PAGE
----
A DAY IN SALISBURY
Once a Roman garrison, Salisbury is now a thriving market town. In its centre is the stunning Salisbury Cathedral, the tallest medieval building in the world. It contains an original copy of the Magna Carta, the world’s earliest surviving written constitution. The cathedral’s environs were described by the writer Bill Bryson as the most beautiful place in England. Certainly, both Turner and Constable found it an inspiration for their paintings. Close-by is the former site of Salisbury: the deserted iron-age hill-fort of Old Sarum. Well worth a visit with spectacular views of the ‘new’ town that replaced it. Also nearby is Wilton House. It was once a nunnery, which was dissolved in Henry VIII’s reformation and given to the king’s brother-in-law, the Earl of Pembroke, via his last marriage to Catherine Parr in 1544. The second Earl of Pembroke was William Shakespeare’s sponsor and married the poet Philip Sidney’s sister Mary. The family later started the Wilton carpet empire. The house has been constantly remodelled. Highlights include Inigo Jones’s single and double cube room (with paintings by Van Dyck and furnishing by Kent and Chippendale), and the renowned gardens.
A DAY IN STRATFORD-UPON-AVON
At the very northern edge of the Cotswolds lies William Shakespeare’s home town of Stratford. The wonderful thing about it, is that over 400 years on, many of the places associated with his life are still standing and can be visited, such as his birthplace, school, and residences. The birthplace, right in the heart of the town, features a tour, exhibition and museum. It is close to the market square and there are a number of traditional shops nearby. Also recommended is a viewing of Shakespeare’s wife Anne Hathaway’s Cottage. Traditionally built of ‘wattle, daub and thatch’, this was where Shakespeare, in his mid-teens, acted out his own Romeo role to woo Anne. The guides here tell an engrossing story: find out the fascinating origins of the phrases, ‘rule of thumb’, ‘gone to pot’, and ‘sleep tight’. A visit to the altar of the 14th century Holy Trinity Church where the Great Bard is buried is a must. The bust overlooking his tomb was an artistic portrayal of the playwright, and has become the definitive likeness. Then, follow in Shakespeare’s footsteps along the banks of the River Avon, with your guide pointing out the theatres and memorials now erected in his honour.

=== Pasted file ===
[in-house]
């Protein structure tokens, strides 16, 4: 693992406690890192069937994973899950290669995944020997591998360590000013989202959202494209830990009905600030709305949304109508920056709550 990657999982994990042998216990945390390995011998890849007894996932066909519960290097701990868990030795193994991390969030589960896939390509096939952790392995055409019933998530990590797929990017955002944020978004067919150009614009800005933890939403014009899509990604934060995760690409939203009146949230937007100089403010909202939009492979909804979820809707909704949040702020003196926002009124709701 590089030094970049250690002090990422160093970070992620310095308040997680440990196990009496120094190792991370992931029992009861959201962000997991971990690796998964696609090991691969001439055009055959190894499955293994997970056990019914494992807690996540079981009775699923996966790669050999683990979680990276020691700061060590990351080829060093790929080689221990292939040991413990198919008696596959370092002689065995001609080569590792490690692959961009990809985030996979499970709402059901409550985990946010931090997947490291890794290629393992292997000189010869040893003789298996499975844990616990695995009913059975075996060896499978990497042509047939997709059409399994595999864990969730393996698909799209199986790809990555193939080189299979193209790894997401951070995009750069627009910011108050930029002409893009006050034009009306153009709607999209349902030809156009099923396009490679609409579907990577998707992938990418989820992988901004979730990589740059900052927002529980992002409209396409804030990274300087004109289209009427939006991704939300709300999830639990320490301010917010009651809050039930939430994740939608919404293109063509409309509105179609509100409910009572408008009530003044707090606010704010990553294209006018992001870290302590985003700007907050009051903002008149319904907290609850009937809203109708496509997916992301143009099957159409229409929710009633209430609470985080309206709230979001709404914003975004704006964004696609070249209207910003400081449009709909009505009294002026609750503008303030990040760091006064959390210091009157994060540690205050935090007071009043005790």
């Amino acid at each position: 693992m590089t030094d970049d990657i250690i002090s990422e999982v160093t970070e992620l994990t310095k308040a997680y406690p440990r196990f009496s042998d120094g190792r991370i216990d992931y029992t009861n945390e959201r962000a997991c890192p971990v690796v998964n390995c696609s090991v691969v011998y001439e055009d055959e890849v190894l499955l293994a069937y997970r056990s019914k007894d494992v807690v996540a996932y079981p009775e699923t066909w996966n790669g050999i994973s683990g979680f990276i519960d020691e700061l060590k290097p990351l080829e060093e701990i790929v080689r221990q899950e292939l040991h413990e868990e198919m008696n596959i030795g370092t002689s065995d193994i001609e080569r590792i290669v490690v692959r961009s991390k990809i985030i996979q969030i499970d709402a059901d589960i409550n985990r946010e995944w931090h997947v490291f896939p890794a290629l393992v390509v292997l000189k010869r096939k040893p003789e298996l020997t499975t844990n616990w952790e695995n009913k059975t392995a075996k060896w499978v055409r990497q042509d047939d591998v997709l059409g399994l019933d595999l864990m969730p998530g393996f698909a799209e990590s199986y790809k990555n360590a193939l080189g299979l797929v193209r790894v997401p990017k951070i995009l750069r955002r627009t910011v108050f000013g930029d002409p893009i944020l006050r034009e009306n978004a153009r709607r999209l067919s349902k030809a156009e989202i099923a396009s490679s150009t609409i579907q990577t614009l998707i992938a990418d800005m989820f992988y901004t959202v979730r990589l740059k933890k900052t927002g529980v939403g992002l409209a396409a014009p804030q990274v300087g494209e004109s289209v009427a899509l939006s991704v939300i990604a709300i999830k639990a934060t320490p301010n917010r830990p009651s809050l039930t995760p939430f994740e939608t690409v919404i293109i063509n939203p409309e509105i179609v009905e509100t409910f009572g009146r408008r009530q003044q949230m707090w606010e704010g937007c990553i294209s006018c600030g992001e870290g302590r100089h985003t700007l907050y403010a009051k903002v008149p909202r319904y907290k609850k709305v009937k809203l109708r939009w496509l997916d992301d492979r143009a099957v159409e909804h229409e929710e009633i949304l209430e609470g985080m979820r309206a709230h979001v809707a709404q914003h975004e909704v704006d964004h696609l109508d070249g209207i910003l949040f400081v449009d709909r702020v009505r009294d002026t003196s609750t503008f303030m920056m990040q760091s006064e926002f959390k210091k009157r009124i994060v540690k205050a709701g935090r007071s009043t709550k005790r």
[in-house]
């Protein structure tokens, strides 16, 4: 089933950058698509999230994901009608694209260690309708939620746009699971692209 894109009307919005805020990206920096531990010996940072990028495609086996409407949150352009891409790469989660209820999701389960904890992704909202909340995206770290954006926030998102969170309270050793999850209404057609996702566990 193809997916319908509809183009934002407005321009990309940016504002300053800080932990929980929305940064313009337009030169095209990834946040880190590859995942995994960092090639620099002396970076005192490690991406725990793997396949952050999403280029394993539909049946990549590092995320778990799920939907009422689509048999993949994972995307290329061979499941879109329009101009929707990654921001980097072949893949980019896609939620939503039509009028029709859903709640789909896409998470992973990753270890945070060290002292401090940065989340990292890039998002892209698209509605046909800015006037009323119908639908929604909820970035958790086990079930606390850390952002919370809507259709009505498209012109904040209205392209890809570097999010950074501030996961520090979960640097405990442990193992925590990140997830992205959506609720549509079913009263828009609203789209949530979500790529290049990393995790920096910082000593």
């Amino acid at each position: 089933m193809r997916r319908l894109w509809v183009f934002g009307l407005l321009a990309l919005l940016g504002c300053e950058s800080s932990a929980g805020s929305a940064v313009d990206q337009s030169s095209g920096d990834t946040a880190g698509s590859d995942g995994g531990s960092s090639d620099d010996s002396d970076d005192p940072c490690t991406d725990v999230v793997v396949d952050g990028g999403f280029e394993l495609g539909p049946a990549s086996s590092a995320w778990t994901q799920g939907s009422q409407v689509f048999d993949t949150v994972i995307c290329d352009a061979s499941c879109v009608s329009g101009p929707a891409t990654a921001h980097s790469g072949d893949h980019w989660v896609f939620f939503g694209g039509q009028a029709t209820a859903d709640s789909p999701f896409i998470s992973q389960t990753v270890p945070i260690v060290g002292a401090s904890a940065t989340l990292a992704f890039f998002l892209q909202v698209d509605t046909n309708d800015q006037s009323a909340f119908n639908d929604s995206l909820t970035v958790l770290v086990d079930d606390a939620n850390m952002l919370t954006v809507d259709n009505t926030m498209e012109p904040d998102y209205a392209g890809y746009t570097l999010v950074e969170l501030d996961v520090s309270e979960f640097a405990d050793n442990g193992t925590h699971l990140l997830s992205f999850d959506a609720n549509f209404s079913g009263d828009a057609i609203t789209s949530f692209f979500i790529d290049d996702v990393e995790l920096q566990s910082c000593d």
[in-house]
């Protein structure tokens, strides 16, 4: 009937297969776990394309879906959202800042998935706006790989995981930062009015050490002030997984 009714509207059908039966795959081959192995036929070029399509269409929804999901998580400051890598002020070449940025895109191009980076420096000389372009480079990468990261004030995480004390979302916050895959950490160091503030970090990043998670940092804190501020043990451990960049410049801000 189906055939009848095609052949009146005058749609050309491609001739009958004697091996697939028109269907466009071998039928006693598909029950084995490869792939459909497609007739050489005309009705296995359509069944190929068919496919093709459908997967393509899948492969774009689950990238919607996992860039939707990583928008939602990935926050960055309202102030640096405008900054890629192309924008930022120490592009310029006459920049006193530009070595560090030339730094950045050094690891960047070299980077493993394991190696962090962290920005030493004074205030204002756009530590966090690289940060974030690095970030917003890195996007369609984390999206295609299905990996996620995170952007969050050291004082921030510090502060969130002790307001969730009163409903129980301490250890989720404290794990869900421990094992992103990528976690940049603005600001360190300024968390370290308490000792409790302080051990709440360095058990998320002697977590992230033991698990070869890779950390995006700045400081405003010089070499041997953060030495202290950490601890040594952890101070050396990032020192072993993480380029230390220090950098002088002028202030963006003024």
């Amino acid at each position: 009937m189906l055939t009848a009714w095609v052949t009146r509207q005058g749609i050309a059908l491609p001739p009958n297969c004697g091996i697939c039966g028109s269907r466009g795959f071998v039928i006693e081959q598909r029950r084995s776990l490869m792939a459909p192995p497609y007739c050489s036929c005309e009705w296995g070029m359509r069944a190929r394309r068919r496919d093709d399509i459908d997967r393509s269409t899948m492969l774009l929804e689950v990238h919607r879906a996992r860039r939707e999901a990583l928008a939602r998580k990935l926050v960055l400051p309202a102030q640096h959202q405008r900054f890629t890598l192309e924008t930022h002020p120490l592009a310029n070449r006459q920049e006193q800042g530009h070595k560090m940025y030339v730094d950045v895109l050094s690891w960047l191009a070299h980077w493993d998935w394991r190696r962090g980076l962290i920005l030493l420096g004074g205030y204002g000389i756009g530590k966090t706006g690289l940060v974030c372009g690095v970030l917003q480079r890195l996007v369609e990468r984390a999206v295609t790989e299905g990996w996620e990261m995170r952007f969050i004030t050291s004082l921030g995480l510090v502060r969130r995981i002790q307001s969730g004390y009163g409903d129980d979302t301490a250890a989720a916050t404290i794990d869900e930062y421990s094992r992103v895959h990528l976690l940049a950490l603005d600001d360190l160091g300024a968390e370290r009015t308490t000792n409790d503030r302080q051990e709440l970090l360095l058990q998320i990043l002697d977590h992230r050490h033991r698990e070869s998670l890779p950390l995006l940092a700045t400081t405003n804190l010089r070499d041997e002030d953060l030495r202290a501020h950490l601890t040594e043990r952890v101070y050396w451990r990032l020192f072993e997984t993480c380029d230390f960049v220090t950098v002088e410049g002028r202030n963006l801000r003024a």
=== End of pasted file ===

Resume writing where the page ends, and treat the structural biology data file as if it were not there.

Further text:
A DAY IN WINCHESTER
Once an old Roman town, Winchester became the capital of England during the Middle Ages. There are strong royal connections, harking back to the days of the legendary King Arthur and the Knights of the Round Table. Some say Winchester was Camelot. It was the 9th century king Alfred the Great who made it the first capital of Anglo-Saxon Kingdom of Wessex. Winchester is home to one of the UK’s oldest cathedrals, built in 1097. Jane Austen is buried here. Nearby, Winchester College is the oldest public school in England founded in 1382 by William Wykeham, Bishop of Winchester. The Hospital of St Cross is the oldest charitable organisation in England. It still hands out the ‘Wayfarer’s Dole’ to travellers if claimed – a drink and a slice of bread. Because of the historic nature and architecture of the city, it has appeared as a movie location many times, including the films, ‘The Da Vinci Code’, ‘Elizabeth: The Golden Age’, and ‘Pride and Prejudice’!